Kosovo is in a double-bind when it comes to lock-down: the Serbian government gave them the all-clear on 7 May, but Kosovo’s government waited until today, 1 June, to call an end to the national state of emergency.

So far, only 50 per cent of UN members recognise Kosovo’s independence and it is still considered part of Serbia by the Serbian government. This has led to the implementation of a double set of pandemic measures, which people often found confusing to follow.

I spoke with Ivan Vuckovic, a journalist at Radio-Television Kosovo (RTK2) and online magazine Kossev, to find out more about this unusual situation.

Two different sets of rules

Immediately after the WHO declared a pandemic, Kosovo authorities took all the necessary measures to prevent the spread of the virus. They put together a Crisis Staff, formed of doctors, government officials and high-ranking local business owners.

The first measures to be introduced came from the Serbian government, followed, a few days later, by a second set of guidelines from Kosovo lawmakers. The two differed in curfew timetables, among other things, leaving citizens confused.

All for health

The municipality of Leposavic opened a special covid-19 policlinic, available to citizens 24 hours a day. It followed the guidelines set by the Serbian Ministry of Health and is in good working condition.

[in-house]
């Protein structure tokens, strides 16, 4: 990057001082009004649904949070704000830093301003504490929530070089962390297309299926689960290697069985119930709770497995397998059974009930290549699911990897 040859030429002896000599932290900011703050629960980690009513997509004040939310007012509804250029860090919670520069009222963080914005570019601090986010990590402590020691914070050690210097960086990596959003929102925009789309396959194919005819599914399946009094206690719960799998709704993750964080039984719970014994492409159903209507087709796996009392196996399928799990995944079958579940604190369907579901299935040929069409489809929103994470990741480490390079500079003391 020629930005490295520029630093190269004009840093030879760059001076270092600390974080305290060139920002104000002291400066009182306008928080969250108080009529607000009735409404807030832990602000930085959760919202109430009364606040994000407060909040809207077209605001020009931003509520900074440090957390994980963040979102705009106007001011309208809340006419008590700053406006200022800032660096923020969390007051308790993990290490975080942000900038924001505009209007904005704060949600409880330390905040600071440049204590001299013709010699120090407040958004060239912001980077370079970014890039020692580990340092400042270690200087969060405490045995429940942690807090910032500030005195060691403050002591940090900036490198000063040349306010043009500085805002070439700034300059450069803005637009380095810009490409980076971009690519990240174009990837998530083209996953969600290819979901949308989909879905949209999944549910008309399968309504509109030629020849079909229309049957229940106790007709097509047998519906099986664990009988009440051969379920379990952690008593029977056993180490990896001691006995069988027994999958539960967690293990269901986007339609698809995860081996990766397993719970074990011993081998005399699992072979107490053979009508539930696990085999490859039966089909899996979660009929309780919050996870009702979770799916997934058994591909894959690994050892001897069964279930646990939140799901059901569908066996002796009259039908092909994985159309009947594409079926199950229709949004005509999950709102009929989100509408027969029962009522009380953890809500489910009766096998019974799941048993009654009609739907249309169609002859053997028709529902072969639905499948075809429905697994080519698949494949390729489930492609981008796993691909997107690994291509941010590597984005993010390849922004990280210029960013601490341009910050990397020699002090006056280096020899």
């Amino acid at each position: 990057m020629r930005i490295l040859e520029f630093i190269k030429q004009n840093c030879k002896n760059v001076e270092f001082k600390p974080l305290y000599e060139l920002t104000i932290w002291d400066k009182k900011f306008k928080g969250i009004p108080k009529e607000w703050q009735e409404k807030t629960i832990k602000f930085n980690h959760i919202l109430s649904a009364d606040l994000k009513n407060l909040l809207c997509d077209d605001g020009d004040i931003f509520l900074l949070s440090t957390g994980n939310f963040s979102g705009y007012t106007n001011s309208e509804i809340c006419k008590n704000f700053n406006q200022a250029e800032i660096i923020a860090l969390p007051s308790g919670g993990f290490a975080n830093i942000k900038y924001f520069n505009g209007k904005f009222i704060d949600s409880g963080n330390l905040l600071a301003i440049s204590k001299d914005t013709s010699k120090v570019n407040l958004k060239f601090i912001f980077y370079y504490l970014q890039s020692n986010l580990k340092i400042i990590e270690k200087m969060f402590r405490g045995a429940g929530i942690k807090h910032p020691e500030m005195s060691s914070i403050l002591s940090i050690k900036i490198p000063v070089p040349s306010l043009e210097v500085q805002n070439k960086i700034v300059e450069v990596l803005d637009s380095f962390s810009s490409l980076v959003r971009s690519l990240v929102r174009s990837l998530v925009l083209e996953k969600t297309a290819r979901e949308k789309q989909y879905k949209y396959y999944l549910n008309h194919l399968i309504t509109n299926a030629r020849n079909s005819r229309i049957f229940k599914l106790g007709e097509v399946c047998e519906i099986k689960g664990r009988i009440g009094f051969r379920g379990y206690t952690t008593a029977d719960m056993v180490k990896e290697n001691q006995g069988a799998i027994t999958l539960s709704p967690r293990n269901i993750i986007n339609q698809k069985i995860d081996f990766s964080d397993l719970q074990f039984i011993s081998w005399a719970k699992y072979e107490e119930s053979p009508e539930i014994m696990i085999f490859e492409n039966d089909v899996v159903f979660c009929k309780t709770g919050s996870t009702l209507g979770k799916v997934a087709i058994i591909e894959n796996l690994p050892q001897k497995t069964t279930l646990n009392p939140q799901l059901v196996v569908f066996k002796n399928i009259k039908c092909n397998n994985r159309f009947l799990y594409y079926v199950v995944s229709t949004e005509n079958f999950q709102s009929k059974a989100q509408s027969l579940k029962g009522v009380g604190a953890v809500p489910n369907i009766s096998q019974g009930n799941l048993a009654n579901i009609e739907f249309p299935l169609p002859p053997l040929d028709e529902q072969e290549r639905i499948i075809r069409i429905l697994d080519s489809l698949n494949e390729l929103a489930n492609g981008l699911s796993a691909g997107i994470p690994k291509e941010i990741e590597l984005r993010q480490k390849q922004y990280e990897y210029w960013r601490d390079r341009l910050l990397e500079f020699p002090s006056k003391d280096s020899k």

Doctors in local Health Centres were open to the media for the entire duration of the state of emergency, sharing all the necessary information.

Likewise, citizens were disciplined and complied with lock-down rules and movement restrictions. Those over the age of 65 didn’t leave their homes in accordance with instructions from the Serbian government. Red Cross and Crisis Staff volunteers took care to provide them with all the necessities, so they could continue sheltering in place.

Similarly to other parts of the world, restaurants have closed down and the only businesses remaining open are shops and supermarkets.

All workers in public companies have been put on furlough and only some small companies operated through the lock-down.

As all borders with Serbia were closed, the biggest issue was that of medical supply, which used to be brought in from Raska District in Serbia.

Almost back to normal

In recent days, life in Kosovo has largely returned to normal. The measures imposed by our government were milder, but helped us be able to end the lock-down as of today.

Most companies and public institutions are reopening and we’re expecting even international flights to pick up again soon.

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